AUSTIN—Texas Parks and Wildlife Department (TPWD) received notification of a new case of Chronic Wasting Disease in a free-range white-tailed deer in Bexar County.
TPWD will implement disease containment measures and provide recommendations on mitigating disease transmission in the city of Hollywood Park, where the positive deer was captured in late January as part of an effort to reduce overabundant deer populations.
Texas A&M Veterinary Medical Diagnostic Laboratory (TVMDL) in College Station analyzed postmortem samples, and the National Veterinary Services Laboratory (NVSL) in Ames, Iowa provided a “CWD positive” confirmation.
TPWD will hold community meetings this summer to discuss disease mitigation actions, CWD zone establishment and what that means to residents in this area of Bexar County.
CWD has an incubation period that can span years, meaning the first indication in a herd may likely come through testing rather than observed clinical signs. Early detection and proactive monitoring improve the state’s response time to a disease outbreak and can greatly reduce the risk of further disease spread.
CWD is a fatal neurological disease found in certain cervids including deer, elk, moose and other members of the deer family. This slow, progressive disease may not produce visible signs in susceptible species for several years after infection. As the disease progresses, animals with CWD may show changes in behavior and appearance. Clinical signs may include progressive weight loss, stumbling or tremors with a lack of coordination, loss of appetite, teeth grinding, abnormal head posture and/or drooping ears, and excessive thirst, salivation or urination.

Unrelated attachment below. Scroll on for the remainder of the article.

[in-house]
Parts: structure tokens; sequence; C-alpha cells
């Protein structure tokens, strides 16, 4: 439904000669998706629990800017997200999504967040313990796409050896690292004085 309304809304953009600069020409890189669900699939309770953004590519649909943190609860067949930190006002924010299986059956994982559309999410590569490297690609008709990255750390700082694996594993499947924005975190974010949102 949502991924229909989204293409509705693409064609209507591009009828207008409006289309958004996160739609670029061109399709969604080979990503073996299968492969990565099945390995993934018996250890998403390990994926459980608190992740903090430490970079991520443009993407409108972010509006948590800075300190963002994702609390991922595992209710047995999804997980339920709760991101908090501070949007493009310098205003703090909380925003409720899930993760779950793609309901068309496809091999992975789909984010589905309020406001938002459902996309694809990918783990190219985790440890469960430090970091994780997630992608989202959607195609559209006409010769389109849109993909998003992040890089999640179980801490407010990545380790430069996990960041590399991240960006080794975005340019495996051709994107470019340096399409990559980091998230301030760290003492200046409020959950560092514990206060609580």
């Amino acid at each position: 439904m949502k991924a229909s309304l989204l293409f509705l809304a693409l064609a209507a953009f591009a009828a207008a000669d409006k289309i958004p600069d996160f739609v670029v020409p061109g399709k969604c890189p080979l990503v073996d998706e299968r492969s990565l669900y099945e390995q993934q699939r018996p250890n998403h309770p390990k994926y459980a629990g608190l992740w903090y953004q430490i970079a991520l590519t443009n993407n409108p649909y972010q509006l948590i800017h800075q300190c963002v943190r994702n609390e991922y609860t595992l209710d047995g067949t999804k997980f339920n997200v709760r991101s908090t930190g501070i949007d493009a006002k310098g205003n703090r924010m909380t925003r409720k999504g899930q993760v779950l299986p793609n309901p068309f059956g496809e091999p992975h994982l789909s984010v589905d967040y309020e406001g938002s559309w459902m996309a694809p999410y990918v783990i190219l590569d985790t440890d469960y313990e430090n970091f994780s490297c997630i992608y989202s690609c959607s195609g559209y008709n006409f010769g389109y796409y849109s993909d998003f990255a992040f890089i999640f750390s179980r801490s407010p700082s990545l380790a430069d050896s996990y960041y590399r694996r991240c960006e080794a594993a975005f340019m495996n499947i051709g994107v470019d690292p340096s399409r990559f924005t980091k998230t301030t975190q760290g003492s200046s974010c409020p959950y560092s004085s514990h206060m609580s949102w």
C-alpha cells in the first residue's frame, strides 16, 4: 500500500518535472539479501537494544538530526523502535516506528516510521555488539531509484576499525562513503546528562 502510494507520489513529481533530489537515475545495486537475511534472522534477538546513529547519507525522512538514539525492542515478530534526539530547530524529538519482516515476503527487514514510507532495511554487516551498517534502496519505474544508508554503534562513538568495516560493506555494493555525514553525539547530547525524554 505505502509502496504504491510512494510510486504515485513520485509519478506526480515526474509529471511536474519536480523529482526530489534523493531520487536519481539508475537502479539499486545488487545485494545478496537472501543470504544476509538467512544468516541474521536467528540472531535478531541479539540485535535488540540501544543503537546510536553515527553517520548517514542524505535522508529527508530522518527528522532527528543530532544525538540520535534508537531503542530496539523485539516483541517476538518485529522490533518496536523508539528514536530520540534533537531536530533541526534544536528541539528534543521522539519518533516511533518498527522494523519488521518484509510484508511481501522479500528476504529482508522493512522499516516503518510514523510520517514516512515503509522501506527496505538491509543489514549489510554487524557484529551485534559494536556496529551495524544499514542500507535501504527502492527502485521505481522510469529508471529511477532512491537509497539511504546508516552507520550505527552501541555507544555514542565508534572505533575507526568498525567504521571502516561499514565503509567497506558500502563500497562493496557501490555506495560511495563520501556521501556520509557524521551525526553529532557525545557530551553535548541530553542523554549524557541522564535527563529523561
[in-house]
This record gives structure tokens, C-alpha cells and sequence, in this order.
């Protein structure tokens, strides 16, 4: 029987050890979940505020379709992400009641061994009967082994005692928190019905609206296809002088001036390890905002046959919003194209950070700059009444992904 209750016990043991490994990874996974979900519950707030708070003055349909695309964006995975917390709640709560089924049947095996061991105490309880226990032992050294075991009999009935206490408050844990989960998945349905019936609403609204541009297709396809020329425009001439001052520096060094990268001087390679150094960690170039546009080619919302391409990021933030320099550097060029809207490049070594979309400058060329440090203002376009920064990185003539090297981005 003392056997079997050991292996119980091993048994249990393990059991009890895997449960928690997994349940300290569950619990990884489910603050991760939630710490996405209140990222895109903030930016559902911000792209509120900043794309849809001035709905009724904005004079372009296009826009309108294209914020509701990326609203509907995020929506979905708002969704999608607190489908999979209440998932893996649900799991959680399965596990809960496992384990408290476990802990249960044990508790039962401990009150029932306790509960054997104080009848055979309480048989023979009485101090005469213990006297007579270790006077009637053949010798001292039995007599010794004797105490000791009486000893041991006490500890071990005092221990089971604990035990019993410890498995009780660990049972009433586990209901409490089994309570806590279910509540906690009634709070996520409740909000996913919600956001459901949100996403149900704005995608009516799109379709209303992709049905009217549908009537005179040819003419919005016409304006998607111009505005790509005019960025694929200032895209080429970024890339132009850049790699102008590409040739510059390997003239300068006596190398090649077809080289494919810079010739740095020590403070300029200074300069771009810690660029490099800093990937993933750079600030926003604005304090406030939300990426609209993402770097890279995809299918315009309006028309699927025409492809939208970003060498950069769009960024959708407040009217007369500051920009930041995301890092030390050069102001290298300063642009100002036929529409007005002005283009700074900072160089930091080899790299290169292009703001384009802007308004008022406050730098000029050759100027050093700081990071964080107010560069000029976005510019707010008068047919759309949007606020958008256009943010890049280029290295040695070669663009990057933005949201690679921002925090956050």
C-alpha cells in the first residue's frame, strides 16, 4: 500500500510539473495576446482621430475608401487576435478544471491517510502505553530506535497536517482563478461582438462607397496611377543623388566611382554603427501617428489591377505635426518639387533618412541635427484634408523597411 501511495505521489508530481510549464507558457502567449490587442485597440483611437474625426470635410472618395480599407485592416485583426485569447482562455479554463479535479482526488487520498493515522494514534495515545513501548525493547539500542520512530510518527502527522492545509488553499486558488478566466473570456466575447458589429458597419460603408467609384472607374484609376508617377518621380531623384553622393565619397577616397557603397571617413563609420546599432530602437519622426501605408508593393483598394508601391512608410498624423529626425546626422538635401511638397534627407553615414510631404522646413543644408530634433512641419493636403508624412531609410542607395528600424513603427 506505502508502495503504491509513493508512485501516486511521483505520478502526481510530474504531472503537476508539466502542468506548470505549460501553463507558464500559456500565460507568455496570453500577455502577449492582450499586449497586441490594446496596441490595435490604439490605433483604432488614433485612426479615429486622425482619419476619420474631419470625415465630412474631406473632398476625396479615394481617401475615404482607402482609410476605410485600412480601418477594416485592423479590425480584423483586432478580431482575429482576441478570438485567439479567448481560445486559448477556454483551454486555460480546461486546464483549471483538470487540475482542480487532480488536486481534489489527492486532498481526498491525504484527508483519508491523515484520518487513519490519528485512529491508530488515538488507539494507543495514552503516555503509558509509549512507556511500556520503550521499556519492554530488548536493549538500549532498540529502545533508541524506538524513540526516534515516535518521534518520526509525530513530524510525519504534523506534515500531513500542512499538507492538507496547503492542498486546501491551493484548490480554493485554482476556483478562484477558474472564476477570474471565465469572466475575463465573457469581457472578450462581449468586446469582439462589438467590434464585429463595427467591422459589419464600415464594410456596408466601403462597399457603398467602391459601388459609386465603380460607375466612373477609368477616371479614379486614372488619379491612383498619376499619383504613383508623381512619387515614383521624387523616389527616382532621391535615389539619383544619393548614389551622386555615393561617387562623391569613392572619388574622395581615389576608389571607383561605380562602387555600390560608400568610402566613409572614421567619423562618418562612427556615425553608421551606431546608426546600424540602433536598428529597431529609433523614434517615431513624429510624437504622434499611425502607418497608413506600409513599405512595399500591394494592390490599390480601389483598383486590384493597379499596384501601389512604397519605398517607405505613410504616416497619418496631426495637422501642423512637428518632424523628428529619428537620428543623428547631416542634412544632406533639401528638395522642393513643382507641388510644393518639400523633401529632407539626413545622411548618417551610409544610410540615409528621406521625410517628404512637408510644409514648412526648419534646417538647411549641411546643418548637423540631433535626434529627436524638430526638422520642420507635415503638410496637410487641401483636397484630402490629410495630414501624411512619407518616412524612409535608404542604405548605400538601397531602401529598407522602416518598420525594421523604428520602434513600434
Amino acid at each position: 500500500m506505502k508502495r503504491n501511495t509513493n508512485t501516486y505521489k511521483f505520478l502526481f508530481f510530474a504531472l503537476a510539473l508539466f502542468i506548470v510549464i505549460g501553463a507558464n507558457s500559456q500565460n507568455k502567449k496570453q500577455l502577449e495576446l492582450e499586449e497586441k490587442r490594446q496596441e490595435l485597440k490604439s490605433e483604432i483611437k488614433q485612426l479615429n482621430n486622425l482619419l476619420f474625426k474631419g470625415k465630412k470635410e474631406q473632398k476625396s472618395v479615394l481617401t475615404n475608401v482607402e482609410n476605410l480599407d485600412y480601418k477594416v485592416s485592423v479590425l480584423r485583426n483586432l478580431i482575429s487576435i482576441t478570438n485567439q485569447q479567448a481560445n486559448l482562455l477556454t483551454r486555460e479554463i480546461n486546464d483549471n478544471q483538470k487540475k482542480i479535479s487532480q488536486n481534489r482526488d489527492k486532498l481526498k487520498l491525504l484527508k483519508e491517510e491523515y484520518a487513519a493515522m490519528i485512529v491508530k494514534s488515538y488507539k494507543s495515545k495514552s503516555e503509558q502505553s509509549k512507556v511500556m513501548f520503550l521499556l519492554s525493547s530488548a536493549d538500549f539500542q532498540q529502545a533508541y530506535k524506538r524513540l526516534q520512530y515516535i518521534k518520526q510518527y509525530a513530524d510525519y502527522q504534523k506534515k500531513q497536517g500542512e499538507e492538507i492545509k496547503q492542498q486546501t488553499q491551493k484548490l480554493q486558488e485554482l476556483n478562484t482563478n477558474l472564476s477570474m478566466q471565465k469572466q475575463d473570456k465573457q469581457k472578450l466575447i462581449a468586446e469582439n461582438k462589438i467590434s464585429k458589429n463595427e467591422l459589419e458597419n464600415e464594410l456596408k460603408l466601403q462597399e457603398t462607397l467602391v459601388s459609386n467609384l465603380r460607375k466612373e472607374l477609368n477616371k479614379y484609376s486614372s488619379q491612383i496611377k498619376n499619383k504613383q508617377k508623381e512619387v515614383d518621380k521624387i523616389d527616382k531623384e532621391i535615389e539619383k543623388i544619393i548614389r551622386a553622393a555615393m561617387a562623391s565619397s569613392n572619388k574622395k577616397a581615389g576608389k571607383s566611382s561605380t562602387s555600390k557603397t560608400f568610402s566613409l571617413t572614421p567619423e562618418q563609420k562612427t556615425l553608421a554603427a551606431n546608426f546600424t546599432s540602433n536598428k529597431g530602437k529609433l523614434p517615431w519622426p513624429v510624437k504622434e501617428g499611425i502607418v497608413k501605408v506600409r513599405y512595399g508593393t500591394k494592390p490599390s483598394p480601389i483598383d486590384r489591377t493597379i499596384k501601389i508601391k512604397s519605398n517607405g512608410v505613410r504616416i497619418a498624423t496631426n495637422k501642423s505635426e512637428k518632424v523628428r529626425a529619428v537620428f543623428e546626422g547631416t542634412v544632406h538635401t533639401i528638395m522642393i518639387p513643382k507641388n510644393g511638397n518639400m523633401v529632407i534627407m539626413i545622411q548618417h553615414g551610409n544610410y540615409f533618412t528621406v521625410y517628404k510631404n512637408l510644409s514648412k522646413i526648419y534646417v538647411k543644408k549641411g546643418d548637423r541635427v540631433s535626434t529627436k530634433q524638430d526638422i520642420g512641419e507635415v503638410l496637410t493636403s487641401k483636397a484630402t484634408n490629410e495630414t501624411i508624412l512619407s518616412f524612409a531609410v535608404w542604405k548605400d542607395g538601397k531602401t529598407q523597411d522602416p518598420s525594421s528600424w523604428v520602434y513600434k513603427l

In Texas, the disease was first discovered in 2012 in free-ranging mule deer along a remote area of the Hueco Mountains near the Texas-New Mexico border. CWD has since been detected in Texas captive and free-ranging cervids, including white-tailed deer, mule deer, red deer and elk. For more information on previous detections in Texas, visit TPWD’s CWD page.
To date there are no known cases where humans have been infected with CWD through consumption of venison, but recent research suggests that this route of CWD transmission to humans should not be ruled out. As a precaution, it is recommended that hunters test harvested cervid species for CWD and not consume the meat of infected animals.